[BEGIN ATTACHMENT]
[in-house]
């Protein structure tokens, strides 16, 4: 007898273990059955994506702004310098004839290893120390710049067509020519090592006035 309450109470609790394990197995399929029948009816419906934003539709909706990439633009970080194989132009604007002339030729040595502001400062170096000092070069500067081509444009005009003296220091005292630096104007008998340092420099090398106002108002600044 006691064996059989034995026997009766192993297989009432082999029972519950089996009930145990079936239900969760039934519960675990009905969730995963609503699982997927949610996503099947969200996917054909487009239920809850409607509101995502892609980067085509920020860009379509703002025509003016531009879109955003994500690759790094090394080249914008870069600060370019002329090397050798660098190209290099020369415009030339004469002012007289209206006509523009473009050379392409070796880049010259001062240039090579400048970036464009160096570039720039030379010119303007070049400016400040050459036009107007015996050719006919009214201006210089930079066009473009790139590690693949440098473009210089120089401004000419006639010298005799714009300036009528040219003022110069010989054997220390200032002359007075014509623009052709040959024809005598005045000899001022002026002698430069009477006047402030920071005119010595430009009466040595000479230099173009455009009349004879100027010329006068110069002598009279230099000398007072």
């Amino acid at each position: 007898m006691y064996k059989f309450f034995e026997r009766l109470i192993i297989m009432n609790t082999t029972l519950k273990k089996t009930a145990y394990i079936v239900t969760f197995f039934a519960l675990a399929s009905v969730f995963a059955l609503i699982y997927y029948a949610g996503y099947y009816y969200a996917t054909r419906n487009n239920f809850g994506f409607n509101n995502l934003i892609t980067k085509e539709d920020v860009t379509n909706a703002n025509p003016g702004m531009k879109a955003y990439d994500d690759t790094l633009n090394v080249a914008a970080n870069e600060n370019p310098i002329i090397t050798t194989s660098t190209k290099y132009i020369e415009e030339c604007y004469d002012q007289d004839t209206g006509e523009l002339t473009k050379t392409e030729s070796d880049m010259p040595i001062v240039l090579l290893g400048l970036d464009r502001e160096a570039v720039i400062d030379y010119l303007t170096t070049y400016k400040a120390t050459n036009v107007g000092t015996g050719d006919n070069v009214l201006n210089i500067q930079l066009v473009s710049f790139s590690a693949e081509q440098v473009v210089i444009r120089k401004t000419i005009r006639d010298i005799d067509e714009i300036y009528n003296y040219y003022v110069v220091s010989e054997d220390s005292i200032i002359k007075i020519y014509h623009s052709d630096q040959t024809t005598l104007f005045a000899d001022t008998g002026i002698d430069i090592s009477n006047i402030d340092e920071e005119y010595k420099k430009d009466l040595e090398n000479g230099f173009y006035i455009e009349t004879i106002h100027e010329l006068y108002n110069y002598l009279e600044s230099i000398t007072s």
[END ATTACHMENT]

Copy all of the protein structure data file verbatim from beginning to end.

[in-house]
């Protein structure tokens, strides 16, 4: 007898273990059955994506702004310098004839290893120390710049067509020519090592006035 309450109470609790394990197995399929029948009816419906934003539709909706990439633009970080194989132009604007002339030729040595502001400062170096000092070069500067081509444009005009003296220091005292630096104007008998340092420099090398106002108002600044 006691064996059989034995026997009766192993297989009432082999029972519950089996009930145990079936239900969760039934519960675990009905969730995963609503699982997927949610996503099947969200996917054909487009239920809850409607509101995502892609980067085509920020860009379509703002025509003016531009879109955003994500690759790094090394080249914008870069600060370019002329090397050798660098190209290099020369415009030339004469002012007289209206006509523009473009050379392409070796880049010259001062240039090579400048970036464009160096570039720039030379010119303007070049400016400040050459036009107007015996050719006919009214201006210089930079066009473009790139590690693949440098473009210089120089401004000419006639010298005799714009300036009528040219003022110069010989054997220390200032002359007075014509623009052709040959024809005598005045000899001022002026002698430069009477006047402030920071005119010595430009009466040595000479230099173009455009009349004879100027010329006068110069002598009279230099000398007072």
């Amino acid at each position: 007898m006691y064996k059989f309450f034995e026997r009766l109470i192993i297989m009432n609790t082999t029972l519950k273990k089996t009930a145990y394990i079936v239900t969760f197995f039934a519960l675990a399929s009905v969730f995963a059955l609503i699982y997927y029948a949610g996503y099947y009816y969200a996917t054909r419906n487009n239920f809850g994506f409607n509101n995502l934003i892609t980067k085509e539709d920020v860009t379509n909706a703002n025509p003016g702004m531009k879109a955003y990439d994500d690759t790094l633009n090394v080249a914008a970080n870069e600060n370019p310098i002329i090397t050798t194989s660098t190209k290099y132009i020369e415009e030339c604007y004469d002012q007289d004839t209206g006509e523009l002339t473009k050379t392409e030729s070796d880049m010259p040595i001062v240039l090579l290893g400048l970036d464009r502001e160096a570039v720039i400062d030379y010119l303007t170096t070049y400016k400040a120390t050459n036009v107007g000092t015996g050719d006919n070069v009214l201006n210089i500067q930079l066009v473009s710049f790139s590690a693949e081509q440098v473009v210089i444009r120089k401004t000419i005009r006639d010298i005799d067509e714009i300036y009528n003296y040219y003022v110069v220091s010989e054997d220390s005292i200032i002359k007075i020519y014509h623009s052709d630096q040959t024809t005598l104007f005045a000899d001022t008998g002026i002698d430069i090592s009477n006047i402030d340092e920071e005119y010595k420099k430009d009466l040595e090398n000479g230099f173009y006035i455009e009349t004879i106002h100027e010329l006068y108002n110069y002598l009279e600044s230099i000398t007072s």